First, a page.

At Wintec, all new kaiako take part in a te ao Māori wānanga /learning experience. They learn about tikanga, whakawhanaungatanga and manaakitanga, values that are part of the cultural framework at Wintec.

“The training I did at Wintec really exposed me to the Māori and Pacific world view.

“All faculty do this, kanohi ke te kanohi - face to face. Our class had a lovely mix of engineering, nursing midwifery and IT people so it was a great space to share ideas.

“Now my classes always start with a karakia, but I am mindful my pronunciation is nowhere close.”

In 2021, she did not have any ākonga Māori in her classes, her students were all international.

“I did not have anyone in class to correct me or tell me I was mispronouncing or misappropriating at the beginning. When we have Māori students in class, they are so welcoming, they are excited and they want to share.

“It’s a relaxed space. We share whakatauki, [Māori proverbs] as I am more confident where I am at right now with one or two lines and I connect that to class concepts.

“We talk about how we are one whānau and we all work together, and we talk about the meaning and how it connects, and I say how does this apply to your situation? How does this apply in your country?”

Often, she says these whakatauki relate to students’ family culture and others discuss individual goals versus common goals.

Equity is central to Ninitha Koya's teaching practice at Wintec

Equity is central to Ninitha Koya's teaching practice at Wintec.

“I am incredibly lucky my module has culture woven into it so when I teach business communication, we are looking at intercultural communication, and mātauranga Māori sits in this space very comfortably.

“I say, “this is rooted in Māori culture but what does it tell you about how you connect?”

“I use a lot of play dough, Lego serious play in my classes to help my students talk and open up.”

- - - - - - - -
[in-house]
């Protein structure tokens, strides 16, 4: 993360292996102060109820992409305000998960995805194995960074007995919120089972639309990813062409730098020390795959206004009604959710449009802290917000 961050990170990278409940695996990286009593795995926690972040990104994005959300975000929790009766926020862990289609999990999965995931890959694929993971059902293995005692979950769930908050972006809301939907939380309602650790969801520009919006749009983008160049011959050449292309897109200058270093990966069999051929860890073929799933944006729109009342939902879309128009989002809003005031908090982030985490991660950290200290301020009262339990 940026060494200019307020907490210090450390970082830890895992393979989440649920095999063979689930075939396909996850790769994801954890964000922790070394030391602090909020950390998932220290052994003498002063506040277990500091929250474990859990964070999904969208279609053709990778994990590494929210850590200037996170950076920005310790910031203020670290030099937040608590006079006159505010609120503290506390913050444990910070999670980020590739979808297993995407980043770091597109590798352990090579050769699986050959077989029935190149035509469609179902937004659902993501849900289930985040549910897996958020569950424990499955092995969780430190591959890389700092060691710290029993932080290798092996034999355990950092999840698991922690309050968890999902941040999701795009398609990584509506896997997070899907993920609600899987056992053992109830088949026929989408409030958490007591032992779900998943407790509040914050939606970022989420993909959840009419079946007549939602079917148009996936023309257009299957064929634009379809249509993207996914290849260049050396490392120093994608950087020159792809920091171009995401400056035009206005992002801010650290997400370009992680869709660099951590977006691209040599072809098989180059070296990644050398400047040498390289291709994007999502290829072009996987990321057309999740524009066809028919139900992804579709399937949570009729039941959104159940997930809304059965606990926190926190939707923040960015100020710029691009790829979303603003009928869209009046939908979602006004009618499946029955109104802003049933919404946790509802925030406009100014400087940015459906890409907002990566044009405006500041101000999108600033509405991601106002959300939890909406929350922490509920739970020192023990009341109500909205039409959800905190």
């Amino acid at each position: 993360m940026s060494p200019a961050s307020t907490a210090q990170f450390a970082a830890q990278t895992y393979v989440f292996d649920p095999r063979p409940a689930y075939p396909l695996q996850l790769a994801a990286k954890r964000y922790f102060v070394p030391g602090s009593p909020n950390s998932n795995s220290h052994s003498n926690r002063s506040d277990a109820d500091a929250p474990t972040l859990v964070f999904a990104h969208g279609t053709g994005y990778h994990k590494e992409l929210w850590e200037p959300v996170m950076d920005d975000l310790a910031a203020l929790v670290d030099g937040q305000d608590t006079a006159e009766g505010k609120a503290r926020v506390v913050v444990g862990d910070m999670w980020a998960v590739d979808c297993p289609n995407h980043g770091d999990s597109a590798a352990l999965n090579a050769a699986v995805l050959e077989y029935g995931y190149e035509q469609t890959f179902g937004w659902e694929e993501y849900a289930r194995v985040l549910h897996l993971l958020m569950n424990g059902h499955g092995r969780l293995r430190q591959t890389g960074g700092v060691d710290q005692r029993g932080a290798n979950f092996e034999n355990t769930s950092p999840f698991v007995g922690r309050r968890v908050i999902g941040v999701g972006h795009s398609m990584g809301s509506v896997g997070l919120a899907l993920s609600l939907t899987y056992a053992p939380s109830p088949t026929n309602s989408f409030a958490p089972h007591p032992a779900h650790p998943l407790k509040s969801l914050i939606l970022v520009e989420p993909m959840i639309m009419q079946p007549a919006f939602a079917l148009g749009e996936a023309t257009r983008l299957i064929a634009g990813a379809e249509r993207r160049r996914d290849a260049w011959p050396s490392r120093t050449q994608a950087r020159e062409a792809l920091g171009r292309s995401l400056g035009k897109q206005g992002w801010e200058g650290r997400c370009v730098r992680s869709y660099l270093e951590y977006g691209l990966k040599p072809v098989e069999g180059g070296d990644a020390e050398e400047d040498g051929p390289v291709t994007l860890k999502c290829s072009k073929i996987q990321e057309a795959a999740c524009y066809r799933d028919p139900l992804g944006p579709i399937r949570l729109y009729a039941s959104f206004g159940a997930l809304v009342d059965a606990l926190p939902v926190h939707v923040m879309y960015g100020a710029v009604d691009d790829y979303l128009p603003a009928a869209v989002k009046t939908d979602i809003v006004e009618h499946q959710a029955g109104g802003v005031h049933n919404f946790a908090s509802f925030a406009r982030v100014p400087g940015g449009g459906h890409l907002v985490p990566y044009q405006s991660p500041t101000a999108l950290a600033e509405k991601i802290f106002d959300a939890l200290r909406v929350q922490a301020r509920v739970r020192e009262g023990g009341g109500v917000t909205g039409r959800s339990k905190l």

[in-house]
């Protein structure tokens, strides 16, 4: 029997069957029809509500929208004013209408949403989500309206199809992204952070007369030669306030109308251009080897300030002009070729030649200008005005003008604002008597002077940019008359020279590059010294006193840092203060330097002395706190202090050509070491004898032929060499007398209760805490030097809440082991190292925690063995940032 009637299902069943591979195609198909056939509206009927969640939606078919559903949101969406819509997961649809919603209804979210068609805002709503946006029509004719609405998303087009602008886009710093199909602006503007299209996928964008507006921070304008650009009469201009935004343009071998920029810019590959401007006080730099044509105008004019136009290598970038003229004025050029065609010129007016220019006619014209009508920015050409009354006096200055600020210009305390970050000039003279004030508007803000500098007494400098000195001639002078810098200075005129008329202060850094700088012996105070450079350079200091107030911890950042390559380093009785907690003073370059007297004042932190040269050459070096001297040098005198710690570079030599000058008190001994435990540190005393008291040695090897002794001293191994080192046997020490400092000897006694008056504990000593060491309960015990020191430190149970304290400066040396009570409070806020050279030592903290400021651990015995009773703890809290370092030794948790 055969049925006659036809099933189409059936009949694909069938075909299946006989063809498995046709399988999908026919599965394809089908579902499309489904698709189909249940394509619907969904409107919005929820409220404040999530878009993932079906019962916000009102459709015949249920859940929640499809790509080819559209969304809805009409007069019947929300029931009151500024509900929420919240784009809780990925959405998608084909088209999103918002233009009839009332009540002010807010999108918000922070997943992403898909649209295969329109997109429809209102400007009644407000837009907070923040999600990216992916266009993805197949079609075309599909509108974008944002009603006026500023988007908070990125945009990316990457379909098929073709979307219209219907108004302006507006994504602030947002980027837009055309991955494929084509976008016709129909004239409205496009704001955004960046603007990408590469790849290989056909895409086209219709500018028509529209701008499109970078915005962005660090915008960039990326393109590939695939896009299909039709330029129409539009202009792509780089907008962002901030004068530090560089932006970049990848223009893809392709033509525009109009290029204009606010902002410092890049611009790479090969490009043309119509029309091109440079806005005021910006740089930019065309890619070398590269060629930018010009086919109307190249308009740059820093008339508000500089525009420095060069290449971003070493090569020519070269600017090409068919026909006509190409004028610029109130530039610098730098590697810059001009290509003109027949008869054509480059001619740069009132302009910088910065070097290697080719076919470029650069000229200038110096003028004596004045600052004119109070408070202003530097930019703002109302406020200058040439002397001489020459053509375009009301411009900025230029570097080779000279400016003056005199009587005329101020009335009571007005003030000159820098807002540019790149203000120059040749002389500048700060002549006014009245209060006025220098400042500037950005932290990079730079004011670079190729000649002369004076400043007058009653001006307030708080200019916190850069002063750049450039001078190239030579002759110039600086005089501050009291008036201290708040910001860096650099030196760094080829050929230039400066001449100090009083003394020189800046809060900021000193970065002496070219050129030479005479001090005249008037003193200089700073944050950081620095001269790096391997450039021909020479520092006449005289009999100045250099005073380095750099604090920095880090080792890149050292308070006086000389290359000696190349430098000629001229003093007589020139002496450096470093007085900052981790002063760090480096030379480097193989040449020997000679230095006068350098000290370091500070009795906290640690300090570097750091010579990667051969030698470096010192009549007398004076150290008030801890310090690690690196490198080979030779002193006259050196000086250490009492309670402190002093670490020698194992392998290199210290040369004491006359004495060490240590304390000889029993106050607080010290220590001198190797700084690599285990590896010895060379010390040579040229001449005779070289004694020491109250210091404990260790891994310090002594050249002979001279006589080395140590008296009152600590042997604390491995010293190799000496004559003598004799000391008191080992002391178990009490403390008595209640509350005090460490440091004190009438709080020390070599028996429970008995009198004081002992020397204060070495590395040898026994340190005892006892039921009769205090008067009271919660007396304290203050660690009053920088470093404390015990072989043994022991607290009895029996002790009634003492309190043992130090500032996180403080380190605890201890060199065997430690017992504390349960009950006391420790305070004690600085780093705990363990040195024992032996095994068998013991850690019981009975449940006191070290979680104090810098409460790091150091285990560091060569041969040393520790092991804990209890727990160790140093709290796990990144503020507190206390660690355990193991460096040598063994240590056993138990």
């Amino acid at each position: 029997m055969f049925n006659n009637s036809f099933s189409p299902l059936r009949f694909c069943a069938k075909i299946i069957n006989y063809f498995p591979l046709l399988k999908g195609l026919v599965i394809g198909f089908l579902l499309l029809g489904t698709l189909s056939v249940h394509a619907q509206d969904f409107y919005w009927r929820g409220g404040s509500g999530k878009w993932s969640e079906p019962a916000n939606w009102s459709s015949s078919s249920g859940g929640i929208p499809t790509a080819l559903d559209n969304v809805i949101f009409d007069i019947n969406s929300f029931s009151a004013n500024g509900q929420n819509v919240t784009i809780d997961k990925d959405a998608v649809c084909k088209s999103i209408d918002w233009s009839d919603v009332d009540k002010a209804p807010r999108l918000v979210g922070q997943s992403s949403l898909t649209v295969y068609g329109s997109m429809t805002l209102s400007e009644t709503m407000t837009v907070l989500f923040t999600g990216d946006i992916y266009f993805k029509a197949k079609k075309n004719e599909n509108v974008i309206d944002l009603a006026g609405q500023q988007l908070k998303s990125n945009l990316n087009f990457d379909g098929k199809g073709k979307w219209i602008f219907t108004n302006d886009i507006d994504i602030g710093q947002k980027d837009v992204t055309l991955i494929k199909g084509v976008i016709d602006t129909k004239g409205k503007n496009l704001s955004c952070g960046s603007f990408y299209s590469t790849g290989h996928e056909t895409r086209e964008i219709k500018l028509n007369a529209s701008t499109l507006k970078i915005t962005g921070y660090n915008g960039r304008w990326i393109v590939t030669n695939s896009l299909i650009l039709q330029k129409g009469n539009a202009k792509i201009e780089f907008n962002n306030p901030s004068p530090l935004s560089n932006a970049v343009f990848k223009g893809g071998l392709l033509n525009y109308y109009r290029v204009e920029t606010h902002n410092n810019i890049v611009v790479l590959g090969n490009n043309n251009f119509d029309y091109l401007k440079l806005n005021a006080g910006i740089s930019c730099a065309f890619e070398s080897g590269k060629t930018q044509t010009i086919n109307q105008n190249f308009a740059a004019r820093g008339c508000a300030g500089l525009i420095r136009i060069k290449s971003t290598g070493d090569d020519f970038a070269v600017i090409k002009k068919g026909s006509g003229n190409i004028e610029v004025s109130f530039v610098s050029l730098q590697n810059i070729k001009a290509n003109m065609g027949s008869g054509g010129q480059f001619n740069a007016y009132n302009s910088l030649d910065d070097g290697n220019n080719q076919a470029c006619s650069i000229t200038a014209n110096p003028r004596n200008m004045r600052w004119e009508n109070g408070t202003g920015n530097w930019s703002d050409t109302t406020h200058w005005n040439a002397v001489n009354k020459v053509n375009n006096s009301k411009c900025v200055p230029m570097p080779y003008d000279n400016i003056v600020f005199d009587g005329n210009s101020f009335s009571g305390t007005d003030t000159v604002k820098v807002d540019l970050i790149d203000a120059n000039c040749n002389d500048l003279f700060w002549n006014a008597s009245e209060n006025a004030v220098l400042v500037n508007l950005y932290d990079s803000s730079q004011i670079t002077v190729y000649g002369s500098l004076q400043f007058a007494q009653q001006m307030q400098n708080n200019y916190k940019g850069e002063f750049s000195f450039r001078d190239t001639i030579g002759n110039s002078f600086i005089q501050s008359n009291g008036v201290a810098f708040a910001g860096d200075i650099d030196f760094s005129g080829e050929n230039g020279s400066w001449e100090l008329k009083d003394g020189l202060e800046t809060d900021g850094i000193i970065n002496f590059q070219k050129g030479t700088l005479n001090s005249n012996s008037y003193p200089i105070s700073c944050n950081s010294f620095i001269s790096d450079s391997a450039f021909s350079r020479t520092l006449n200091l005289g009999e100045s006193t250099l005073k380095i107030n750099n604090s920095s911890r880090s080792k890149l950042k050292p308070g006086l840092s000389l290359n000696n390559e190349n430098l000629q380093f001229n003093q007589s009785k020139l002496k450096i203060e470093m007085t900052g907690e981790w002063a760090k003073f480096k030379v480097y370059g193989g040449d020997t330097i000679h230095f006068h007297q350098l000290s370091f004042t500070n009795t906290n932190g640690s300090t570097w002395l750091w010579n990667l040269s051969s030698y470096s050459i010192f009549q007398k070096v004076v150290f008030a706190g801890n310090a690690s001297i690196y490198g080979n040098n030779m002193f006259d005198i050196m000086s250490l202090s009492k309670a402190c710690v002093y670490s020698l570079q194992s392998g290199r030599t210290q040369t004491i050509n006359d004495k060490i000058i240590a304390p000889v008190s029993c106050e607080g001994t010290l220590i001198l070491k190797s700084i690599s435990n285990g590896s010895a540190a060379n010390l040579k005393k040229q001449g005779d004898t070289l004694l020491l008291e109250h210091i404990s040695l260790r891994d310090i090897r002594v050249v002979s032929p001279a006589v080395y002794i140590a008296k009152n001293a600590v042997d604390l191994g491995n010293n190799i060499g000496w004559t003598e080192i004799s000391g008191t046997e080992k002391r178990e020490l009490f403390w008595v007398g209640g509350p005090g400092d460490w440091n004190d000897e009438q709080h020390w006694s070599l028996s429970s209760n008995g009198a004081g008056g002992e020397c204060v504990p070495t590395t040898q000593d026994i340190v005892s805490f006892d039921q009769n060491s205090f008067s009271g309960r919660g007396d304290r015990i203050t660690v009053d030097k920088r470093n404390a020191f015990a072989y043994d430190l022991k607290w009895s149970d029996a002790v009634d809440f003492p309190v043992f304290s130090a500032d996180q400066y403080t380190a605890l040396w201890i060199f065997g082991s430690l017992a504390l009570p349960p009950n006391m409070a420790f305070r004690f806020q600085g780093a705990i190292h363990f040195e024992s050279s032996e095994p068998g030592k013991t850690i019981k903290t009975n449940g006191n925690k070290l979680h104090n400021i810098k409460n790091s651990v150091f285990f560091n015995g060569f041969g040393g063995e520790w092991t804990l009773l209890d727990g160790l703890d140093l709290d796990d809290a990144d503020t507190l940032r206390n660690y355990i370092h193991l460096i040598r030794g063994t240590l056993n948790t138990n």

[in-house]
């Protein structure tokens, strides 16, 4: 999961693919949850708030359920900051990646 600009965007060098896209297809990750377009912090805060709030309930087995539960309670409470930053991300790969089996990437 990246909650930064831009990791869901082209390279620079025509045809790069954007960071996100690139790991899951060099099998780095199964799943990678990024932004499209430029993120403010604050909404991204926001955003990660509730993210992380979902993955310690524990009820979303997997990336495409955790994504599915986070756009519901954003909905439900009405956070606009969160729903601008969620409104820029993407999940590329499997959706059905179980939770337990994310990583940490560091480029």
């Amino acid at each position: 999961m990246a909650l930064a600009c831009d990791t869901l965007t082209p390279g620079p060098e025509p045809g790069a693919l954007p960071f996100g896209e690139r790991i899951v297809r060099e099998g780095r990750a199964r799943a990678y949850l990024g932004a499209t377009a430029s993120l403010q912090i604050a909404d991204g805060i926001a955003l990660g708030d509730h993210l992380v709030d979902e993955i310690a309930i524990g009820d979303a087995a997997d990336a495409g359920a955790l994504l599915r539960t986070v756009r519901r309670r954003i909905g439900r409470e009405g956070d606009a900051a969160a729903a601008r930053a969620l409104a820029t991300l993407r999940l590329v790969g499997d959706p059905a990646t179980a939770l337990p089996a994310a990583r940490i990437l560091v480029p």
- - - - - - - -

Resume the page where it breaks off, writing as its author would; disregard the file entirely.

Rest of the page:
Koya says, “Give them playdough and ask what is one cultural thing that guides you?”

“Once you have a model in front of you then suddenly you have something to talk about. I hear “Hey, your model is like mine, I grew up in China and you grew up in Whakatane!” And bonds are formed that connect the interpersonal side of learning.”

“I have had amazing luck, says Koya. “They think they don’t have the right words to explain.

“One boy said ‘I don’t have a culture’ but I say everyone has a culture. Most people think culture is a dance or a food or a costume. But some people don’t connect back to these. So we talk about their personal culture. For example, “Is it in your culture to run up the Hakarimatas every Saturday morning?”

“That’s where equity comes through because then everyone has a space and I ensure everyone is given the opportunities and support they need to share their thoughts as equals."

Silva is Sri Lankan by birth and grew up in Papua New Guinea and Australia.

“I resonate with so many cultures from Sri Lankan to Papua New Guinean to Australian and Māori. When I was in Sri Lanka my sister was here in New Zealand and she said, “did you know there are so many Māori words that resemble ours?” Even the names of some streets!